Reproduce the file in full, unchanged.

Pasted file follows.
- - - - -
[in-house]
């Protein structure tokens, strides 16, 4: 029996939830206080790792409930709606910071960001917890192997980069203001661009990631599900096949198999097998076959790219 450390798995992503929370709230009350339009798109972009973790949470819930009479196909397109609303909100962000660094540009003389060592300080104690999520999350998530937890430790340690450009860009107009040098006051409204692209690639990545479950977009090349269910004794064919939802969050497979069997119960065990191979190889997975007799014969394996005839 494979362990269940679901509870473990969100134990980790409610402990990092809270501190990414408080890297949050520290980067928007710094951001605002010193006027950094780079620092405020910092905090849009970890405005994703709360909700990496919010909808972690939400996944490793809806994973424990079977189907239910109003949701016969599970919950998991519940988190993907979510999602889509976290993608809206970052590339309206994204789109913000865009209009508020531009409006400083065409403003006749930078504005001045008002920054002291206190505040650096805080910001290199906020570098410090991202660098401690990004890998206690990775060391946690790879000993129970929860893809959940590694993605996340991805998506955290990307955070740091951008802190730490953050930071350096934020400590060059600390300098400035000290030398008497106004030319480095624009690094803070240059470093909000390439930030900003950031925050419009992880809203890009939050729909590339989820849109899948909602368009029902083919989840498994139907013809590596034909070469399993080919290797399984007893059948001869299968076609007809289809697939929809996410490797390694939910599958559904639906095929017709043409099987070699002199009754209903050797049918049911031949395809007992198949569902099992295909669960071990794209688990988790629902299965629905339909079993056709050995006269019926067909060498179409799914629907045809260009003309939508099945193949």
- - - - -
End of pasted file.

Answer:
[in-house]
């Protein structure tokens, strides 16, 4: 029996939830206080790792409930709606910071960001917890192997980069203001661009990631599900096949198999097998076959790219 450390798995992503929370709230009350339009798109972009973790949470819930009479196909397109609303909100962000660094540009003389060592300080104690999520999350998530937890430790340690450009860009107009040098006051409204692209690639990545479950977009090349269910004794064919939802969050497979069997119960065990191979190889997975007799014969394996005839 494979362990269940679901509870473990969100134990980790409610402990990092809270501190990414408080890297949050520290980067928007710094951001605002010193006027950094780079620092405020910092905090849009970890405005994703709360909700990496919010909808972690939400996944490793809806994973424990079977189907239910109003949701016969599970919950998991519940988190993907979510999602889509976290993608809206970052590339309206994204789109913000865009209009508020531009409006400083065409403003006749930078504005001045008002920054002291206190505040650096805080910001290199906020570098410090991202660098401690990004890998206690990775060391946690790879000993129970929860893809959940590694993605996340991805998506955290990307955070740091951008802190730490953050930071350096934020400590060059600390300098400035000290030398008497106004030319480095624009690094803070240059470093909000390439930030900003950031925050419009992880809203890009939050729909590339989820849109899948909602368009029902083919989840498994139907013809590596034909070469399993080919290797399984007893059948001869299968076609007809289809697939929809996410490797390694939910599958559904639906095929017709043409099987070699002199009754209903050797049918049911031949395809007992198949569902099992295909669960071990794209688990988790629902299965629905339909079993056709050995006269019926067909060498179409799914629907045809260009003309939508099945193949």